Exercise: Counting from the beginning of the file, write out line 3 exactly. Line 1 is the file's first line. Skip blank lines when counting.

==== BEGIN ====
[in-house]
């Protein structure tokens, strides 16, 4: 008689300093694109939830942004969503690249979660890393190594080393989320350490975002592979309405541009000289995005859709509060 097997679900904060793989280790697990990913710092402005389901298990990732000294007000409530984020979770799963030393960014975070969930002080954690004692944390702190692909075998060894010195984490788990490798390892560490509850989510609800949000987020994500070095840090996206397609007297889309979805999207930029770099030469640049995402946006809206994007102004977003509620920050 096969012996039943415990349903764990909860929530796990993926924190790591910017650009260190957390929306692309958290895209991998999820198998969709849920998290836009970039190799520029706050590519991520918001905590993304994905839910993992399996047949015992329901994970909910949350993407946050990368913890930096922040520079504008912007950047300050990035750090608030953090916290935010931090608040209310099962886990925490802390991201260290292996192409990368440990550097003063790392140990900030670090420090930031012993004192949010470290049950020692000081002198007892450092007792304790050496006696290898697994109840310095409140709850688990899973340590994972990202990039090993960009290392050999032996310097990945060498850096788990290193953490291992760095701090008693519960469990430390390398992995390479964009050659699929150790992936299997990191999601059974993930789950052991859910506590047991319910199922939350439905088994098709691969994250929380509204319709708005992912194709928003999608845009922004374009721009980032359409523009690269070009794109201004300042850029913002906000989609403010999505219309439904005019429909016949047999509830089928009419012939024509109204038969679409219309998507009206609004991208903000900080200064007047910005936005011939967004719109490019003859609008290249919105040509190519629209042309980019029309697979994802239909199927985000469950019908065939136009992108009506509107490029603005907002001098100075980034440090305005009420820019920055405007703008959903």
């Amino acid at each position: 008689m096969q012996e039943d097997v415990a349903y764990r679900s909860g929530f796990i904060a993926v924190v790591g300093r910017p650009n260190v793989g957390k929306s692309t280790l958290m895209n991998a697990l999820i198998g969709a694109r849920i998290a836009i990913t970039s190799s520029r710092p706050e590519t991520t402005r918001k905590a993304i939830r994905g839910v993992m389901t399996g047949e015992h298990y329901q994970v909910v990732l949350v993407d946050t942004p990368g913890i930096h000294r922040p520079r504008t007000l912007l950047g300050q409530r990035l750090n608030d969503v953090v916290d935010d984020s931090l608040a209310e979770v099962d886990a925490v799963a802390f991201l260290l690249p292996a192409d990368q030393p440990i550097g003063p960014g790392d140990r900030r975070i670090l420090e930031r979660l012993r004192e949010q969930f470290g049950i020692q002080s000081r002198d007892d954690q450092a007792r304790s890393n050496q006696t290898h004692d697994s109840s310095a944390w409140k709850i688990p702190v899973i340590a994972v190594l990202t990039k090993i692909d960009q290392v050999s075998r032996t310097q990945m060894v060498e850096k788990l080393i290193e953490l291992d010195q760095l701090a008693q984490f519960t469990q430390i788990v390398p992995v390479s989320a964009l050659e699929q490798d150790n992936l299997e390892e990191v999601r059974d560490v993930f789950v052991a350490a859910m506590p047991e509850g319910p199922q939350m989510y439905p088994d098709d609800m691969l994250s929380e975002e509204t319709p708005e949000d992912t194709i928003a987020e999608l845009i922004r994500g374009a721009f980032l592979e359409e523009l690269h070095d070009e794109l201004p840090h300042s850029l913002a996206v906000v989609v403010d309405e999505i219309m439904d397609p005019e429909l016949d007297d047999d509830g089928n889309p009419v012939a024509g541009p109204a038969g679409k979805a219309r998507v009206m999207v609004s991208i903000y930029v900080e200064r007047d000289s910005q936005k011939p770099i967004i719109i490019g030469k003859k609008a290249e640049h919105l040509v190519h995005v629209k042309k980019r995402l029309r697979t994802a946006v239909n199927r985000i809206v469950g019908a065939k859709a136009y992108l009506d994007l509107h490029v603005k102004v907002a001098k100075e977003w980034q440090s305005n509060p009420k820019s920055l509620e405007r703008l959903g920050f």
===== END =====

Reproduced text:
């Amino acid at each position: 008689m096969q012996e039943d097997v415990a349903y764990r679900s909860g929530f796990i904060a993926v924190v790591g300093r910017p650009n260190v793989g957390k929306s692309t280790l958290m895209n991998a697990l999820i198998g969709a694109r849920i998290a836009i990913t970039s190799s520029r710092p706050e590519t991520t402005r918001k905590a993304i939830r994905g839910v993992m389901t399996g047949e015992h298990y329901q994970v909910v990732l949350v993407d946050t942004p990368g913890i930096h000294r922040p520079r504008t007000l912007l950047g300050q409530r990035l750090n608030d969503v953090v916290d935010d984020s931090l608040a209310e979770v099962d886990a925490v799963a802390f991201l260290l690249p292996a192409d990368q030393p440990i550097g003063p960014g790392d140990r900030r975070i670090l420090e930031r979660l012993r004192e949010q969930f470290g049950i020692q002080s000081r002198d007892d954690q450092a007792r304790s890393n050496q006696t290898h004692d697994s109840s310095a944390w409140k709850i688990p702190v899973i340590a994972v190594l990202t990039k090993i692909d960009q290392v050999s075998r032996t310097q990945m060894v060498e850096k788990l080393i290193e953490l291992d010195q760095l701090a008693q984490f519960t469990q430390i788990v390398p992995v390479s989320a964009l050659e699929q490798d150790n992936l299997e390892e990191v999601r059974d560490v993930f789950v052991a350490a859910m506590p047991e509850g319910p199922q939350m989510y439905p088994d098709d609800m691969l994250s929380e975002e509204t319709p708005e949000d992912t194709i928003a987020e999608l845009i922004r994500g374009a721009f980032l592979e359409e523009l690269h070095d070009e794109l201004p840090h300042s850029l913002a996206v906000v989609v403010d309405e999505i219309m439904d397609p005019e429909l016949d007297d047999d509830g089928n889309p009419v012939a024509g541009p109204a038969g679409k979805a219309r998507v009206m999207v609004s991208i903000y930029v900080e200064r007047d000289s910005q936005k011939p770099i967004i719109i490019g030469k003859k609008a290249e640049h919105l040509v190519h995005v629209k042309k980019r995402l029309r697979t994802a946006v239909n199927r985000i809206v469950g019908a065939k859709a136009y992108l009506d994007l509107h490029v603005k102004v907002a001098k100075e977003w980034q440090s305005n509060p009420k820019s920055l509620e405007r703008l959903g920050f």